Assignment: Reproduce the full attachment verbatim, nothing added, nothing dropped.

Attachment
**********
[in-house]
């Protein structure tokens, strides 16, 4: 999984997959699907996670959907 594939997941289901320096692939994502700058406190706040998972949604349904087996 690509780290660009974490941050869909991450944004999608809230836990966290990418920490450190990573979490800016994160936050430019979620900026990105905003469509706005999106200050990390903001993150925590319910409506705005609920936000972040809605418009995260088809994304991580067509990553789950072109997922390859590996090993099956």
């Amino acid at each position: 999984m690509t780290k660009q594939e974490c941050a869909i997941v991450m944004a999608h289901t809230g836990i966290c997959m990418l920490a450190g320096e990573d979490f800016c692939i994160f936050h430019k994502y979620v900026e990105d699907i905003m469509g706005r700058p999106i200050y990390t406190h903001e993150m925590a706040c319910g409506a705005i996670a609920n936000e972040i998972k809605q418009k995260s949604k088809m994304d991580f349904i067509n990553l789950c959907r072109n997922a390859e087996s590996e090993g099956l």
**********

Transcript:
[in-house]
């Protein structure tokens, strides 16, 4: 999984997959699907996670959907 594939997941289901320096692939994502700058406190706040998972949604349904087996 690509780290660009974490941050869909991450944004999608809230836990966290990418920490450190990573979490800016994160936050430019979620900026990105905003469509706005999106200050990390903001993150925590319910409506705005609920936000972040809605418009995260088809994304991580067509990553789950072109997922390859590996090993099956």
């Amino acid at each position: 999984m690509t780290k660009q594939e974490c941050a869909i997941v991450m944004a999608h289901t809230g836990i966290c997959m990418l920490a450190g320096e990573d979490f800016c692939i994160f936050h430019k994502y979620v900026e990105d699907i905003m469509g706005r700058p999106i200050y990390t406190h903001e993150m925590a706040c319910g409506a705005i996670a609920n936000e972040i998972k809605q418009k995260s949604k088809m994304d991580f349904i067509n990553l789950c959907r072109n997922a390859e087996s590996e090993g099956l």